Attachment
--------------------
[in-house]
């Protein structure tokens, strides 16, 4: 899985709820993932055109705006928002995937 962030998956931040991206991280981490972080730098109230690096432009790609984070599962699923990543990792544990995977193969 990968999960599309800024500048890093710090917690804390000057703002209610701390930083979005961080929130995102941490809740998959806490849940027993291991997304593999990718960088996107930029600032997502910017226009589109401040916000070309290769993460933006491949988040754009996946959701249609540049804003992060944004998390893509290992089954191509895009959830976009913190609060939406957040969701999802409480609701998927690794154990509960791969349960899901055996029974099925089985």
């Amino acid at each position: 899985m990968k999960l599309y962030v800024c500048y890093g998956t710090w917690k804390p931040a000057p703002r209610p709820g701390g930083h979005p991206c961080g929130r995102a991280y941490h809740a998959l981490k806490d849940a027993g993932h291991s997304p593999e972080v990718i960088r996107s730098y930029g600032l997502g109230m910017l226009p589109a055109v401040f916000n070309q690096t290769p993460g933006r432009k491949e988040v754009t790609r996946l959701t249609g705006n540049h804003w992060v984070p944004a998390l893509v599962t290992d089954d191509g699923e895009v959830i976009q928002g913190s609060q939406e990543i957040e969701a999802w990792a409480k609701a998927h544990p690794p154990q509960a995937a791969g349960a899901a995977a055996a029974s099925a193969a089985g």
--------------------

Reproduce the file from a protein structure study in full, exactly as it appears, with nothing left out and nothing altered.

[in-house]
């Protein structure tokens, strides 16, 4: 899985709820993932055109705006928002995937 962030998956931040991206991280981490972080730098109230690096432009790609984070599962699923990543990792544990995977193969 990968999960599309800024500048890093710090917690804390000057703002209610701390930083979005961080929130995102941490809740998959806490849940027993291991997304593999990718960088996107930029600032997502910017226009589109401040916000070309290769993460933006491949988040754009996946959701249609540049804003992060944004998390893509290992089954191509895009959830976009913190609060939406957040969701999802409480609701998927690794154990509960791969349960899901055996029974099925089985």
């Amino acid at each position: 899985m990968k999960l599309y962030v800024c500048y890093g998956t710090w917690k804390p931040a000057p703002r209610p709820g701390g930083h979005p991206c961080g929130r995102a991280y941490h809740a998959l981490k806490d849940a027993g993932h291991s997304p593999e972080v990718i960088r996107s730098y930029g600032l997502g109230m910017l226009p589109a055109v401040f916000n070309q690096t290769p993460g933006r432009k491949e988040v754009t790609r996946l959701t249609g705006n540049h804003w992060v984070p944004a998390l893509v599962t290992d089954d191509g699923e895009v959830i976009q928002g913190s609060q939406e990543i957040e969701a999802w990792a409480k609701a998927h544990p690794p154990q509960a995937a791969g349960a899901a995977a055996a029974s099925a193969a089985g």